As we reopen after the many pandemic closures, we look forward to retuning to return to the gym, eating out and socializing. Most want to discard that mask which makes it difficult to breathe, converse and, for those wearing glasses, to see. Plexiglass, despite being widely utilized as protection against airborne infection, has a limited ability to prevent COVID spread.
The best way to deter the spread of COVID is ventilation. Yet we see plexiglass barriers blocking access to cashiers, security and reception desks, and separating exercise equipment. Perhaps this is because there is no way to “see” ventilation and these physical barriers provide a degree of comfort.
Plexiglass barriers are less expensive than upgrading, repairing or maintaining a ventilation system.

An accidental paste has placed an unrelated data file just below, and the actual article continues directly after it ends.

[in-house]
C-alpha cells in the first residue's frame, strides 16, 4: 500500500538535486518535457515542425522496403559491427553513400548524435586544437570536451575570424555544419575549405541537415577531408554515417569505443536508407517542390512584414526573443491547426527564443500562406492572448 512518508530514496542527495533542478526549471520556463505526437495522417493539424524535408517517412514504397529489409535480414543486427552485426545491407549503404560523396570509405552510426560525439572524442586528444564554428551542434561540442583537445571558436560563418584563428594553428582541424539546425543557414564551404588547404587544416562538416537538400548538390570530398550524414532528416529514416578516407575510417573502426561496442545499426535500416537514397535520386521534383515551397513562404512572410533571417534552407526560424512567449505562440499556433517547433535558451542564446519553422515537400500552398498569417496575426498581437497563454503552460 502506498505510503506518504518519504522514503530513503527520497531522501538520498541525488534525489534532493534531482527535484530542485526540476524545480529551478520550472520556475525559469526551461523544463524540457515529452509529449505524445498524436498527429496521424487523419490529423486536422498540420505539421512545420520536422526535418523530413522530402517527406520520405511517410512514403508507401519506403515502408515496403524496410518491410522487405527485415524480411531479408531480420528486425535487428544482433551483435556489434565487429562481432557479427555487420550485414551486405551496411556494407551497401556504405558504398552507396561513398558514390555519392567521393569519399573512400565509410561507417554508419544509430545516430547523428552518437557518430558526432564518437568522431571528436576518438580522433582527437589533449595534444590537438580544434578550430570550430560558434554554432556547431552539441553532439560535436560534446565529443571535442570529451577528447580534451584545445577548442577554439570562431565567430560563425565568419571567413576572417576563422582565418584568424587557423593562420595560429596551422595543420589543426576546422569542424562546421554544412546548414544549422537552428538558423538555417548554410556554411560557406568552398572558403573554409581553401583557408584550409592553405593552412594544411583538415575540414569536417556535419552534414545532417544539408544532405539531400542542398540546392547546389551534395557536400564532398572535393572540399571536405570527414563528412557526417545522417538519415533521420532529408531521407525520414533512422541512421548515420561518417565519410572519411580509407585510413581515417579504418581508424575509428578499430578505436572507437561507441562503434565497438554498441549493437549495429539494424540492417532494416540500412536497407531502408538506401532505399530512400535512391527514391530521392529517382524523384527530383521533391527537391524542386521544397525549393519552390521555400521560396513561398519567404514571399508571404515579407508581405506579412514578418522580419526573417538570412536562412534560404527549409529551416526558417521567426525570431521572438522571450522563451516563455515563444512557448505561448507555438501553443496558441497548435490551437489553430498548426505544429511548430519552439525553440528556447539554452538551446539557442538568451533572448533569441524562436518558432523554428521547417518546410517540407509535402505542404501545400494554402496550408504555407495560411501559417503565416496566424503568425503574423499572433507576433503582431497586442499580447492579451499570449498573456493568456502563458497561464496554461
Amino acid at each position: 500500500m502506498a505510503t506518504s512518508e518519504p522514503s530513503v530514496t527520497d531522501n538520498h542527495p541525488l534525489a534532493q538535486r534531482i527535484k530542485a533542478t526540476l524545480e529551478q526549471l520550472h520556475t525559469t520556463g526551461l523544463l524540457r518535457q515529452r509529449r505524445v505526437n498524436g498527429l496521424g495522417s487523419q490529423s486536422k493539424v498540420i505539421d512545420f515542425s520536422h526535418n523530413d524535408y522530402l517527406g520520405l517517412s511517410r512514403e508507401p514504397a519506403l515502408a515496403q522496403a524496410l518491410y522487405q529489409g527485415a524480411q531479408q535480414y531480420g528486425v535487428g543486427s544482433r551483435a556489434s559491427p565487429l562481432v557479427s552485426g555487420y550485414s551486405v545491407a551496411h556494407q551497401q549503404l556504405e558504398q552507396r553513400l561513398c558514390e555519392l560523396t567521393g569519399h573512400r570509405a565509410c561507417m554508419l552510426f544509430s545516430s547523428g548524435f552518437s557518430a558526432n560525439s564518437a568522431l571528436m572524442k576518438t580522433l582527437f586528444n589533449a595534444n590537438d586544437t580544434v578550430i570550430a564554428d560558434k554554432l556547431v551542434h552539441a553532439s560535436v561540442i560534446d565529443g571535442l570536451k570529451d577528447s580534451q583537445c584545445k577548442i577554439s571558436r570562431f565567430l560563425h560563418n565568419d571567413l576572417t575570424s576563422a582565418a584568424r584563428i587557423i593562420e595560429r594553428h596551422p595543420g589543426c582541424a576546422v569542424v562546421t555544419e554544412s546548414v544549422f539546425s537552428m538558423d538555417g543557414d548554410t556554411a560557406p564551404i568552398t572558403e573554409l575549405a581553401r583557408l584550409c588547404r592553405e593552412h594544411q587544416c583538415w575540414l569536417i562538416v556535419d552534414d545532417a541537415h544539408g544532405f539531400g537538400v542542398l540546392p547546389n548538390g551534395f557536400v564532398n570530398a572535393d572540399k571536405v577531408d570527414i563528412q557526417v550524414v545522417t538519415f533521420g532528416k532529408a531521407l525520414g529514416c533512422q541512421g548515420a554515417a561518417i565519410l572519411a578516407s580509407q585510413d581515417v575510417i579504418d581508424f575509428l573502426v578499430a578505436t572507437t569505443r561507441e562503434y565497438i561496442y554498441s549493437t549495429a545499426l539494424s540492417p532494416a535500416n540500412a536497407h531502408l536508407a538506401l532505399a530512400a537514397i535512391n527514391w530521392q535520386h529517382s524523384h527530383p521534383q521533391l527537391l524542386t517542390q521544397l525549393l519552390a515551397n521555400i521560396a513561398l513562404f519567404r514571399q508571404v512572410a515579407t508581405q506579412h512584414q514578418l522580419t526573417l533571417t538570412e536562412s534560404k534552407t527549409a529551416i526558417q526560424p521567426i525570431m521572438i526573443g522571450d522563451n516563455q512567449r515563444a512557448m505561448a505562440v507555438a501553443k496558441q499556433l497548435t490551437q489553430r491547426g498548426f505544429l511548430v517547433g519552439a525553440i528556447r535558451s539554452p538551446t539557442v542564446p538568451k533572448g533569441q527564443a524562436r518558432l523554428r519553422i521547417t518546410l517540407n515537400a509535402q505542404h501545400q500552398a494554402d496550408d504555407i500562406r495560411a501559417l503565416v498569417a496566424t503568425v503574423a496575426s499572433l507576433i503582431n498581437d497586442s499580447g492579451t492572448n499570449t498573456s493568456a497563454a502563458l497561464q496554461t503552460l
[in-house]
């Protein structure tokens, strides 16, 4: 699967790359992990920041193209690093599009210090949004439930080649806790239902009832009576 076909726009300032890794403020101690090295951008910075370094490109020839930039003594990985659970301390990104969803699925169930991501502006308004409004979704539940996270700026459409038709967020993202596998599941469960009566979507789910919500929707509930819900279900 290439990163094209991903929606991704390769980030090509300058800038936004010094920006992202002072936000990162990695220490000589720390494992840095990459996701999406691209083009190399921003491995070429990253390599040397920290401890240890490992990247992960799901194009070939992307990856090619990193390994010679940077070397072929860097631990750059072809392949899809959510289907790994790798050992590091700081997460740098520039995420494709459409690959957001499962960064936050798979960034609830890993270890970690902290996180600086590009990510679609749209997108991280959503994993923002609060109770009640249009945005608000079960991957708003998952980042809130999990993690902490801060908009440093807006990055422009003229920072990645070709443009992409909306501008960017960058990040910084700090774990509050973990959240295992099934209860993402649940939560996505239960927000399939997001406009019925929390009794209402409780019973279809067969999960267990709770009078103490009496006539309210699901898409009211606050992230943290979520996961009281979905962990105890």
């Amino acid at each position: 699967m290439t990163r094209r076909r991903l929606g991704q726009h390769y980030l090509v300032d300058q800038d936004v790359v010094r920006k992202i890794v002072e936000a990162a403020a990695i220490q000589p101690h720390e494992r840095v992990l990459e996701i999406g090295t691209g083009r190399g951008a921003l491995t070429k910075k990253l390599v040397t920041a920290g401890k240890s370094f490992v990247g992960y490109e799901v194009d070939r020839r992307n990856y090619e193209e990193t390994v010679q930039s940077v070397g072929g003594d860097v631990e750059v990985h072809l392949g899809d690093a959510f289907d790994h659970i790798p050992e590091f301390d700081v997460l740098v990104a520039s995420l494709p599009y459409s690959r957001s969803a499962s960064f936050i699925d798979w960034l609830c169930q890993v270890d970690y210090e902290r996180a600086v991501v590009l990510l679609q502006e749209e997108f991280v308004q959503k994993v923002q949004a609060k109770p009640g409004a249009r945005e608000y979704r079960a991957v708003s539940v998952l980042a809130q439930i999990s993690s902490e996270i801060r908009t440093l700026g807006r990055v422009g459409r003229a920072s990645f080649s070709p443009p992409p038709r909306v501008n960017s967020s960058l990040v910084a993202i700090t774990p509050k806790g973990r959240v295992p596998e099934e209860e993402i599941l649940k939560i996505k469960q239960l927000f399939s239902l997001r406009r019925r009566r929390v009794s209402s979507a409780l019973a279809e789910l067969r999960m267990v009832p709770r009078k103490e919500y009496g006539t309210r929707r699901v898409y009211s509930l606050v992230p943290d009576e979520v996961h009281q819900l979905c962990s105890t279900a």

While those installing plexiglass barriers may be well intentioned, these barriers are not proven to work as an effective public health measure. They facilitate physical distancing while restricting or blocking air flow.
Plexiglass barriers may be ineffective, or more harmful than beneficial, in many settings including high-rise buildings.
Updating, enhancing and maintaining HVAC systems in our high-rise homes may be the best approach to preventing virus infection and protecting our overall health other than washing hands. It may be the single most effective technology for this purpose since the creation of modern sewage treatment systems. Improved ventilation protects not only against COVID but seasonal respiratory viruses and asthma. Improved air quality is known to improve cognitive function, reduce absenteeism and improve performance.
The benefits of improved ventilation and HVAC systems are clear.